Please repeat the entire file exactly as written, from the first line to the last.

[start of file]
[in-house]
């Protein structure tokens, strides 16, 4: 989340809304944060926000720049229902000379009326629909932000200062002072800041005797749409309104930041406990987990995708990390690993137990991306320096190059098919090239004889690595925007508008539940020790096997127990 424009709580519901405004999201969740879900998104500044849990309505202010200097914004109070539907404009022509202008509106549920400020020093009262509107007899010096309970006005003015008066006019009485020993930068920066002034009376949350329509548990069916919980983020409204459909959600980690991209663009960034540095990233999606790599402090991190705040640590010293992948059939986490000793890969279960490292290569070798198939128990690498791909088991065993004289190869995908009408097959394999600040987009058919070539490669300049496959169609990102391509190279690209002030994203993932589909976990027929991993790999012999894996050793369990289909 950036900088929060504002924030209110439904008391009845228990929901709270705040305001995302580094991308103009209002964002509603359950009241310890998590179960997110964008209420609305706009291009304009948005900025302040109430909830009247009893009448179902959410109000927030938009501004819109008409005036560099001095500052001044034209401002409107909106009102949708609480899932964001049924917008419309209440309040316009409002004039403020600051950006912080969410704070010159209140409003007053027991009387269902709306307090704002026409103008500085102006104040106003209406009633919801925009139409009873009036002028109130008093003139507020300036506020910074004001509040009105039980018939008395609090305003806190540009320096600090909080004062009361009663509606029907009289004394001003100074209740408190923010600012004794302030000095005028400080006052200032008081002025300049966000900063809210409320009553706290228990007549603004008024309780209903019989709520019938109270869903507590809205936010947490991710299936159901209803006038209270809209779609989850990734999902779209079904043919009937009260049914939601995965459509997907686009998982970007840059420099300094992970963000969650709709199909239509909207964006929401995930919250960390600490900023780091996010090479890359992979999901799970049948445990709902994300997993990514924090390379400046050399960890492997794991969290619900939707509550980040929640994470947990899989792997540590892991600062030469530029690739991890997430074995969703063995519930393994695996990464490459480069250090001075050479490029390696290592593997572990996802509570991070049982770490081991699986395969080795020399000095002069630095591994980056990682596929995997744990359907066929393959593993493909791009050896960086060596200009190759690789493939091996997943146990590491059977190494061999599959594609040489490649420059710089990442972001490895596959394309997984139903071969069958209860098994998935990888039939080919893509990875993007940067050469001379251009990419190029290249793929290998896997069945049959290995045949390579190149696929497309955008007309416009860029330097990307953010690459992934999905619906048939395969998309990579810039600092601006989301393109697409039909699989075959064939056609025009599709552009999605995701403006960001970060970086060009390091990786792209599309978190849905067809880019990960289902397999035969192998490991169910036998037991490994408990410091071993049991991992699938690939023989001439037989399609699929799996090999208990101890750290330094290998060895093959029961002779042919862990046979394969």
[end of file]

[in-house]
């Protein structure tokens, strides 16, 4: 989340809304944060926000720049229902000379009326629909932000200062002072800041005797749409309104930041406990987990995708990390690993137990991306320096190059098919090239004889690595925007508008539940020790096997127990 424009709580519901405004999201969740879900998104500044849990309505202010200097914004109070539907404009022509202008509106549920400020020093009262509107007899010096309970006005003015008066006019009485020993930068920066002034009376949350329509548990069916919980983020409204459909959600980690991209663009960034540095990233999606790599402090991190705040640590010293992948059939986490000793890969279960490292290569070798198939128990690498791909088991065993004289190869995908009408097959394999600040987009058919070539490669300049496959169609990102391509190279690209002030994203993932589909976990027929991993790999012999894996050793369990289909 950036900088929060504002924030209110439904008391009845228990929901709270705040305001995302580094991308103009209002964002509603359950009241310890998590179960997110964008209420609305706009291009304009948005900025302040109430909830009247009893009448179902959410109000927030938009501004819109008409005036560099001095500052001044034209401002409107909106009102949708609480899932964001049924917008419309209440309040316009409002004039403020600051950006912080969410704070010159209140409003007053027991009387269902709306307090704002026409103008500085102006104040106003209406009633919801925009139409009873009036002028109130008093003139507020300036506020910074004001509040009105039980018939008395609090305003806190540009320096600090909080004062009361009663509606029907009289004394001003100074209740408190923010600012004794302030000095005028400080006052200032008081002025300049966000900063809210409320009553706290228990007549603004008024309780209903019989709520019938109270869903507590809205936010947490991710299936159901209803006038209270809209779609989850990734999902779209079904043919009937009260049914939601995965459509997907686009998982970007840059420099300094992970963000969650709709199909239509909207964006929401995930919250960390600490900023780091996010090479890359992979999901799970049948445990709902994300997993990514924090390379400046050399960890492997794991969290619900939707509550980040929640994470947990899989792997540590892991600062030469530029690739991890997430074995969703063995519930393994695996990464490459480069250090001075050479490029390696290592593997572990996802509570991070049982770490081991699986395969080795020399000095002069630095591994980056990682596929995997744990359907066929393959593993493909791009050896960086060596200009190759690789493939091996997943146990590491059977190494061999599959594609040489490649420059710089990442972001490895596959394309997984139903071969069958209860098994998935990888039939080919893509990875993007940067050469001379251009990419190029290249793929290998896997069945049959290995045949390579190149696929497309955008007309416009860029330097990307953010690459992934999905619906048939395969998309990579810039600092601006989301393109697409039909699989075959064939056609025009599709552009999605995701403006960001970060970086060009390091990786792209599309978190849905067809880019990960289902397999035969192998490991169910036998037991490994408990410091071993049991991992699938690939023989001439037989399609699929799996090999208990101890750290330094290998060895093959029961002779042919862990046979394969």